Perryton is about as far away from pro sports as a town in Texas can be. The only high school had an enrollment of 450 students. None of them, including a future American League Rookie of the Year, played baseball for the school, because the school had no baseball team. “They had football and basketball in the fall and winter, and in the spring, they had track and golf,” Hargrove said. “I was on the golf team because I hated to run.”
At the dawn of the 1990s, whenever the Indians did anything of note, local and national reporters couldn’t resist drawing parallels with Major League. In 1990, to promote the first full Indians season since the release of the film, the team introduced a new marketing slogan, which would be printed on pocket schedules and incorporated into a radio jingle: “A Major League Good Time” …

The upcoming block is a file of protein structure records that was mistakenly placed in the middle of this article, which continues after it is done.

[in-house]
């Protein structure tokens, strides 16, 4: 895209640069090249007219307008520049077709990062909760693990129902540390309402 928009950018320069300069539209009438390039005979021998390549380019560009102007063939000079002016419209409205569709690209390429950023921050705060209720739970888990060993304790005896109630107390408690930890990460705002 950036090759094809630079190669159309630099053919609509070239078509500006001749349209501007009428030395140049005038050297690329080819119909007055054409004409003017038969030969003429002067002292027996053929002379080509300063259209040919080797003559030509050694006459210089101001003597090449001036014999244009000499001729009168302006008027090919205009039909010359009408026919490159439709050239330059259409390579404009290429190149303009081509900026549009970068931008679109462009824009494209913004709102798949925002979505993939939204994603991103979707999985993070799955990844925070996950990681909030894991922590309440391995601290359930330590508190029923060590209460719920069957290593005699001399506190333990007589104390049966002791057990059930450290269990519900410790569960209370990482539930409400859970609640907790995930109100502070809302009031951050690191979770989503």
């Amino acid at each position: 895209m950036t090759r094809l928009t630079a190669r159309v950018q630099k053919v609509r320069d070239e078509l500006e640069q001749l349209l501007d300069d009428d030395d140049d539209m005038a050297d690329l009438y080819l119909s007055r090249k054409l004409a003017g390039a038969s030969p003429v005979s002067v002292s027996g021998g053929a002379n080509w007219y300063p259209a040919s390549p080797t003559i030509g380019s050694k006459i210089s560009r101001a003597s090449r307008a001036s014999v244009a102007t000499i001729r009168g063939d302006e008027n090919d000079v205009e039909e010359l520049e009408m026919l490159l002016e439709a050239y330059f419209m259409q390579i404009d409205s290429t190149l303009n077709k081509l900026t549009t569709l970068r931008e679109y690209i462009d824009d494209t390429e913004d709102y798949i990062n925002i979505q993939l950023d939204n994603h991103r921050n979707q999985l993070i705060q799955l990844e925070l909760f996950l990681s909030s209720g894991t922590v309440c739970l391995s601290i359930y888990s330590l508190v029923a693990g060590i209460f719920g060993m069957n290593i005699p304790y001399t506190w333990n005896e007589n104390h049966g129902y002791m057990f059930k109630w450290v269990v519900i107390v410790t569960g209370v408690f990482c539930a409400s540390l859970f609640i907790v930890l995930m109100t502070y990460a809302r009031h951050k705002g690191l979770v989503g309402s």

“Out of all the movies I’ve ever done,” says Rene Russo, who catapulted from Major League into a fantastic Hollywood career, “that’s the one that more people come up to me to talk about. It really is a cult classic. Not even cult, really. Everybody just loves that film.” The movie has become part of baseball’s life cycle. As the snow begins to melt in late March, fans gather in rec rooms and basements and replay the movie in a cherished ritual that indicates a new baseball season is about to begin.